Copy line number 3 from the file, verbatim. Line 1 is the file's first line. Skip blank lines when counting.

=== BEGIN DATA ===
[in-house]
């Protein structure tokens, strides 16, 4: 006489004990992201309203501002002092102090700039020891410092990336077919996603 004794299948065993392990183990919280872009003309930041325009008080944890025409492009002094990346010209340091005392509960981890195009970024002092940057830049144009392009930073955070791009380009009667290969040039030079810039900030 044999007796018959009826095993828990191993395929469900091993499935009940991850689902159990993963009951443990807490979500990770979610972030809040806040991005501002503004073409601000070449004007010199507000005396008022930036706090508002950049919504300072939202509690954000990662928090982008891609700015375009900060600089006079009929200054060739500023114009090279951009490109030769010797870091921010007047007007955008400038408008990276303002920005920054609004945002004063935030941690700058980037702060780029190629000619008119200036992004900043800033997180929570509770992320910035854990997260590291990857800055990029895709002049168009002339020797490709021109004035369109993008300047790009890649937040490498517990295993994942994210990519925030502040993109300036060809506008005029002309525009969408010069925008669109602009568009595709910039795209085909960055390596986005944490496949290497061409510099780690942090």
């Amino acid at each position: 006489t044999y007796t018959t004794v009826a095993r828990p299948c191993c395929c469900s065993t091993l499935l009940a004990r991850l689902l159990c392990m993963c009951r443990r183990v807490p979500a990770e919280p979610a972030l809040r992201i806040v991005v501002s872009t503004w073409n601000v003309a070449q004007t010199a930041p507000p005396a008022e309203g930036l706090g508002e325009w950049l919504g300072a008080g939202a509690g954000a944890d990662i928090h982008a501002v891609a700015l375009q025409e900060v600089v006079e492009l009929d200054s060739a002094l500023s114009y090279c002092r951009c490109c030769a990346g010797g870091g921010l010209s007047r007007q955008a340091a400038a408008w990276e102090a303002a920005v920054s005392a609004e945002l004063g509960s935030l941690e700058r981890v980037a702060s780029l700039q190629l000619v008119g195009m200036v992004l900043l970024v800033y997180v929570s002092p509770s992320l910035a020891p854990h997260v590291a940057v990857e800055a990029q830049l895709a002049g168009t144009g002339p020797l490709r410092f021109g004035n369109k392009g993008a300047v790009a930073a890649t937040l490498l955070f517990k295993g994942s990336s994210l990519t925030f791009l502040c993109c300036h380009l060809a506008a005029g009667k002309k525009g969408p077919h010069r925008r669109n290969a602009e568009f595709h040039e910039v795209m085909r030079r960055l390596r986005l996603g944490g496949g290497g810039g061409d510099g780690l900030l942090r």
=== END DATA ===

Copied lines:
């Amino acid at each position: 006489t044999y007796t018959t004794v009826a095993r828990p299948c191993c395929c469900s065993t091993l499935l009940a004990r991850l689902l159990c392990m993963c009951r443990r183990v807490p979500a990770e919280p979610a972030l809040r992201i806040v991005v501002s872009t503004w073409n601000v003309a070449q004007t010199a930041p507000p005396a008022e309203g930036l706090g508002e325009w950049l919504g300072a008080g939202a509690g954000a944890d990662i928090h982008a501002v891609a700015l375009q025409e900060v600089v006079e492009l009929d200054s060739a002094l500023s114009y090279c002092r951009c490109c030769a990346g010797g870091g921010l010209s007047r007007q955008a340091a400038a408008w990276e102090a303002a920005v920054s005392a609004e945002l004063g509960s935030l941690e700058r981890v980037a702060s780029l700039q190629l000619v008119g195009m200036v992004l900043l970024v800033y997180v929570s002092p509770s992320l910035a020891p854990h997260v590291a940057v990857e800055a990029q830049l895709a002049g168009t144009g002339p020797l490709r410092f021109g004035n369109k392009g993008a300047v790009a930073a890649t937040l490498l955070f517990k295993g994942s990336s994210l990519t925030f791009l502040c993109c300036h380009l060809a506008a005029g009667k002309k525009g969408p077919h010069r925008r669109n290969a602009e568009f595709h040039e910039v795209m085909r030079r960055l390596r986005l996603g944490g496949g290497g810039g061409d510099g780690l900030l942090r």